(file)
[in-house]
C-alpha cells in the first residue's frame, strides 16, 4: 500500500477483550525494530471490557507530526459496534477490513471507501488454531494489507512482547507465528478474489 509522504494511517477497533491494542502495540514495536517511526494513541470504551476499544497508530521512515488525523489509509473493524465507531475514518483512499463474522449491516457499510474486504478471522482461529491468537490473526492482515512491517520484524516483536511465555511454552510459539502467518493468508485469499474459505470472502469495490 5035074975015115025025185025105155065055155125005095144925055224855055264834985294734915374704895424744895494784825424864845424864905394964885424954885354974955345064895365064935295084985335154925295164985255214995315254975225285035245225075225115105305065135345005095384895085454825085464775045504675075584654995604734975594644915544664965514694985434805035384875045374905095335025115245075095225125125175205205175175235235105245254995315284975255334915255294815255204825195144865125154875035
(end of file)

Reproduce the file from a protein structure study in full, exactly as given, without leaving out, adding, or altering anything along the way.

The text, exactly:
[in-house]
C-alpha cells in the first residue's frame, strides 16, 4: 500500500477483550525494530471490557507530526459496534477490513471507501488454531494489507512482547507465528478474489 509522504494511517477497533491494542502495540514495536517511526494513541470504551476499544497508530521512515488525523489509509473493524465507531475514518483512499463474522449491516457499510474486504478471522482461529491468537490473526492482515512491517520484524516483536511465555511454552510459539502467518493468508485469499474459505470472502469495490 5035074975015115025025185025105155065055155125005095144925055224855055264834985294734915374704895424744895494784825424864845424864905394964885424954885354974955345064895365064935295084985335154925295164985255214995315254975225285035245225075225115105305065135345005095384895085454825085464775045504675075584654995604734975594644915544664965514694985434805035384875045374905095335025115245075095225125125175205205175175235235105245254995315284975255334915255294815255204825195144865125154875035